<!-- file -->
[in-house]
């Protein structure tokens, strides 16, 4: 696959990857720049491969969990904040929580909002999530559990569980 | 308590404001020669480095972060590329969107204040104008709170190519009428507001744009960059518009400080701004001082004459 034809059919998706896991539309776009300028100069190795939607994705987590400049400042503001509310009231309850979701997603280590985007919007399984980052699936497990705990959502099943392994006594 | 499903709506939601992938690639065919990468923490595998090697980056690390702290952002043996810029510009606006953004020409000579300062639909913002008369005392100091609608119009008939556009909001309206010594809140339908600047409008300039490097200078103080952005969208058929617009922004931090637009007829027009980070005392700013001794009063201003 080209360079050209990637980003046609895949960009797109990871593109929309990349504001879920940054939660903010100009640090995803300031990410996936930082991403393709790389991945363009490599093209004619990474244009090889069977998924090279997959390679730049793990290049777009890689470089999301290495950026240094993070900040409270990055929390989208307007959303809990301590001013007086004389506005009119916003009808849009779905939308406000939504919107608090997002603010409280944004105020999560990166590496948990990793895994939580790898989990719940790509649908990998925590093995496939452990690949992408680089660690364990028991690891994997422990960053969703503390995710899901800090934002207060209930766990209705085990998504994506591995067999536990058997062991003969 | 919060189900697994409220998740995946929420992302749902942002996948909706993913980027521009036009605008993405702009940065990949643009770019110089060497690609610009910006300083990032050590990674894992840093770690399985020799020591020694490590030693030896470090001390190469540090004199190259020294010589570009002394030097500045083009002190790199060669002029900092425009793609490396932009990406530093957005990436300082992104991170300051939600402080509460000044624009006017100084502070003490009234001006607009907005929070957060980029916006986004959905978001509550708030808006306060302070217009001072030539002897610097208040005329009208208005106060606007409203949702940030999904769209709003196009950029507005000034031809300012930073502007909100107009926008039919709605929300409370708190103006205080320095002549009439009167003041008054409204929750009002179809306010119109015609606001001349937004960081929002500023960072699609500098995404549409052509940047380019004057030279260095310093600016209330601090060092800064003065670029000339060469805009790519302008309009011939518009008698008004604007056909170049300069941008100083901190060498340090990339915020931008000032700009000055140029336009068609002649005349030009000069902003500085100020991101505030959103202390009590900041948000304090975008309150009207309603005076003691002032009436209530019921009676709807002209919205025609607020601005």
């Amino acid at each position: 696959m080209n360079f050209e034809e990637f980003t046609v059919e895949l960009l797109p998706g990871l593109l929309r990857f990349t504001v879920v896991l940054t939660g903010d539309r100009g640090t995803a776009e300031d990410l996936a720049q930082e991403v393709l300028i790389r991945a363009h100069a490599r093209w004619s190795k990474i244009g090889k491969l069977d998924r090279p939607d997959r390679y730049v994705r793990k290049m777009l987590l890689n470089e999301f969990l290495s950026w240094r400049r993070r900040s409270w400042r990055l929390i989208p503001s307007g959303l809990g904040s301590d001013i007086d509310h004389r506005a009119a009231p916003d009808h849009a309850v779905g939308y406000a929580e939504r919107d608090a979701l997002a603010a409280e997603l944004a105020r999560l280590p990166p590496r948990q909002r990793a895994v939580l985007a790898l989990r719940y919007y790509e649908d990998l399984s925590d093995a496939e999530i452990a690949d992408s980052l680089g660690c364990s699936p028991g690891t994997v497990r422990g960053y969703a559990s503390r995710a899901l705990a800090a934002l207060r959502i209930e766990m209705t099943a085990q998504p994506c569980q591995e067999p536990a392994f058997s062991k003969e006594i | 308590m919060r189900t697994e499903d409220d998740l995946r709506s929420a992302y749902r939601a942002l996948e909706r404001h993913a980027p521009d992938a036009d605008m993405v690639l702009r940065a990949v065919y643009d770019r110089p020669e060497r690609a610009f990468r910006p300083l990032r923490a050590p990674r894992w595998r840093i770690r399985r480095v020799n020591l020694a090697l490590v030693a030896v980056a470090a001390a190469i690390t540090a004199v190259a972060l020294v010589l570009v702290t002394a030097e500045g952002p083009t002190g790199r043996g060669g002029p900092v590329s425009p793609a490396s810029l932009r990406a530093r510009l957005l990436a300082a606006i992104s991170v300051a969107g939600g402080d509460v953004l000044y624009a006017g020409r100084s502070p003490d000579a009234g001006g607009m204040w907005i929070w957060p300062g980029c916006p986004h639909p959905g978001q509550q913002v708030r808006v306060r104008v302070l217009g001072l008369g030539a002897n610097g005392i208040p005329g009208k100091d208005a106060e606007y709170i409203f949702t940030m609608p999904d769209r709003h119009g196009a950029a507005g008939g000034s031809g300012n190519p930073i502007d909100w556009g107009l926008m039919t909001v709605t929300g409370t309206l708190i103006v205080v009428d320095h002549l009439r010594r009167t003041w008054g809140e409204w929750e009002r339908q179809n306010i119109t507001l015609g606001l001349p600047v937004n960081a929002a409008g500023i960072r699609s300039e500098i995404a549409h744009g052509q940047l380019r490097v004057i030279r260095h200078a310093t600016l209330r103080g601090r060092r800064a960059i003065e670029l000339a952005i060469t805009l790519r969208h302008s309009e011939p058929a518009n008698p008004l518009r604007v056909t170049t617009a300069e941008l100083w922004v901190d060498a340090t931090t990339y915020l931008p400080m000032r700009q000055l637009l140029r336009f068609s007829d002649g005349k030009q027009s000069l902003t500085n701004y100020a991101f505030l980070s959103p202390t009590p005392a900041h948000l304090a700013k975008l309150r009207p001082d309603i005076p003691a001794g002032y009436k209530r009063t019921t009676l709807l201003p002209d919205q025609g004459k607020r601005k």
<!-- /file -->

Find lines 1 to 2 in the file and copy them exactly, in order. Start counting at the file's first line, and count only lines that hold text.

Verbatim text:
[in-house]
């Protein structure tokens, strides 16, 4: 696959990857720049491969969990904040929580909002999530559990569980 | 308590404001020669480095972060590329969107204040104008709170190519009428507001744009960059518009400080701004001082004459 034809059919998706896991539309776009300028100069190795939607994705987590400049400042503001509310009231309850979701997603280590985007919007399984980052699936497990705990959502099943392994006594 | 499903709506939601992938690639065919990468923490595998090697980056690390702290952002043996810029510009606006953004020409000579300062639909913002008369005392100091609608119009008939556009909001309206010594809140339908600047409008300039490097200078103080952005969208058929617009922004931090637009007829027009980070005392700013001794009063201003 080209360079050209990637980003046609895949960009797109990871593109929309990349504001879920940054939660903010100009640090995803300031990410996936930082991403393709790389991945363009490599093209004619990474244009090889069977998924090279997959390679730049793990290049777009890689470089999301290495950026240094993070900040409270990055929390989208307007959303809990301590001013007086004389506005009119916003009808849009779905939308406000939504919107608090997002603010409280944004105020999560990166590496948990990793895994939580790898989990719940790509649908990998925590093995496939452990690949992408680089660690364990028991690891994997422990960053969703503390995710899901800090934002207060209930766990209705085990998504994506591995067999536990058997062991003969 | 919060189900697994409220998740995946929420992302749902942002996948909706993913980027521009036009605008993405702009940065990949643009770019110089060497690609610009910006300083990032050590990674894992840093770690399985020799020591020694490590030693030896470090001390190469540090004199190259020294010589570009002394030097500045083009002190790199060669002029900092425009793609490396932009990406530093957005990436300082992104991170300051939600402080509460000044624009006017100084502070003490009234001006607009907005929070957060980029916006986004959905978001509550708030808006306060302070217009001072030539002897610097208040005329009208208005106060606007409203949702940030999904769209709003196009950029507005000034031809300012930073502007909100107009926008039919709605929300409370708190103006205080320095002549009439009167003041008054409204929750009002179809306010119109015609606001001349937004960081929002500023960072699609500098995404549409052509940047380019004057030279260095310093600016209330601090060092800064003065670029000339060469805009790519302008309009011939518009008698008004604007056909170049300069941008100083901190060498340090990339915020931008000032700009000055140029336009068609002649005349030009000069902003500085100020991101505030959103202390009590900041948000304090975008309150009207309603005076003691002032009436209530019921009676709807002209919205025609607020601005």